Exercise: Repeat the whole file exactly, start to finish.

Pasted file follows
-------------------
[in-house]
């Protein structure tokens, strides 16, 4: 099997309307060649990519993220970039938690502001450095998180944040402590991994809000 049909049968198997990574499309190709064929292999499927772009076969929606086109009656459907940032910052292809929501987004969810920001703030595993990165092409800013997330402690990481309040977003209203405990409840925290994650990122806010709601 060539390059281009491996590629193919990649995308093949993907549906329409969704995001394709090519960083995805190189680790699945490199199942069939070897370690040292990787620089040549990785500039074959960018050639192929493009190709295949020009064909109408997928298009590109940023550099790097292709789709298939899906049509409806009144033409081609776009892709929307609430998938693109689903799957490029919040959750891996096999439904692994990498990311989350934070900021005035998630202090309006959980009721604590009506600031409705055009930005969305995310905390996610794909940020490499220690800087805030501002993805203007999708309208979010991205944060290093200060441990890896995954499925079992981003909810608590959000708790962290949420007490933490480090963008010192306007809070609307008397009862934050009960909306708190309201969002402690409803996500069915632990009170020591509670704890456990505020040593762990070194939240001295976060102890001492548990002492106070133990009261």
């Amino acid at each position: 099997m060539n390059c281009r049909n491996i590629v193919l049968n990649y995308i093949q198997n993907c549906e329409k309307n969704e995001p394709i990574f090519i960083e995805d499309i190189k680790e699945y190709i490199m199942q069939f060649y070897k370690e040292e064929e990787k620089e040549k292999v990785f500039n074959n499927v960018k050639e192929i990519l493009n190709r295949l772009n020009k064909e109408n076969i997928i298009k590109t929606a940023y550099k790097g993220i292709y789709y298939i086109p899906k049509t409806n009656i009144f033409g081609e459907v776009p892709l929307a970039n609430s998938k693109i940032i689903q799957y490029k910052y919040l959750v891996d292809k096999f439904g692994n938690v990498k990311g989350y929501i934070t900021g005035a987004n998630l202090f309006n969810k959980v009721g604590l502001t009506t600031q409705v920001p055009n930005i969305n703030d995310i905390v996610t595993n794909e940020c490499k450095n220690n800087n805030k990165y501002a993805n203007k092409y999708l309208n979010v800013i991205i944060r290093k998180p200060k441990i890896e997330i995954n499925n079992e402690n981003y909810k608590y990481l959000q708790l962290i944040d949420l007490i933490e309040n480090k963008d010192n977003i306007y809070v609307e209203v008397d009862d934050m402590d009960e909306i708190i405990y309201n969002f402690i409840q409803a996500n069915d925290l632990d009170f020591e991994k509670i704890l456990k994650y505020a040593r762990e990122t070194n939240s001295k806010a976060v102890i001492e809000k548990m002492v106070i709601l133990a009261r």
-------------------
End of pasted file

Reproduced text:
[in-house]
């Protein structure tokens, strides 16, 4: 099997309307060649990519993220970039938690502001450095998180944040402590991994809000 049909049968198997990574499309190709064929292999499927772009076969929606086109009656459907940032910052292809929501987004969810920001703030595993990165092409800013997330402690990481309040977003209203405990409840925290994650990122806010709601 060539390059281009491996590629193919990649995308093949993907549906329409969704995001394709090519960083995805190189680790699945490199199942069939070897370690040292990787620089040549990785500039074959960018050639192929493009190709295949020009064909109408997928298009590109940023550099790097292709789709298939899906049509409806009144033409081609776009892709929307609430998938693109689903799957490029919040959750891996096999439904692994990498990311989350934070900021005035998630202090309006959980009721604590009506600031409705055009930005969305995310905390996610794909940020490499220690800087805030501002993805203007999708309208979010991205944060290093200060441990890896995954499925079992981003909810608590959000708790962290949420007490933490480090963008010192306007809070609307008397009862934050009960909306708190309201969002402690409803996500069915632990009170020591509670704890456990505020040593762990070194939240001295976060102890001492548990002492106070133990009261």
């Amino acid at each position: 099997m060539n390059c281009r049909n491996i590629v193919l049968n990649y995308i093949q198997n993907c549906e329409k309307n969704e995001p394709i990574f090519i960083e995805d499309i190189k680790e699945y190709i490199m199942q069939f060649y070897k370690e040292e064929e990787k620089e040549k292999v990785f500039n074959n499927v960018k050639e192929i990519l493009n190709r295949l772009n020009k064909e109408n076969i997928i298009k590109t929606a940023y550099k790097g993220i292709y789709y298939i086109p899906k049509t409806n009656i009144f033409g081609e459907v776009p892709l929307a970039n609430s998938k693109i940032i689903q799957y490029k910052y919040l959750v891996d292809k096999f439904g692994n938690v990498k990311g989350y929501i934070t900021g005035a987004n998630l202090f309006n969810k959980v009721g604590l502001t009506t600031q409705v920001p055009n930005i969305n703030d995310i905390v996610t595993n794909e940020c490499k450095n220690n800087n805030k990165y501002a993805n203007k092409y999708l309208n979010v800013i991205i944060r290093k998180p200060k441990i890896e997330i995954n499925n079992e402690n981003y909810k608590y990481l959000q708790l962290i944040d949420l007490i933490e309040n480090k963008d010192n977003i306007y809070v609307e209203v008397d009862d934050m402590d009960e909306i708190i405990y309201n969002f402690i409840q409803a996500n069915d925290l632990d009170f020591e991994k509670i704890l456990k994650y505020a040593r762990e990122t070194n939240s001295k806010a976060v102890i001492e809000k548990m002492v106070i709601l133990a009261r």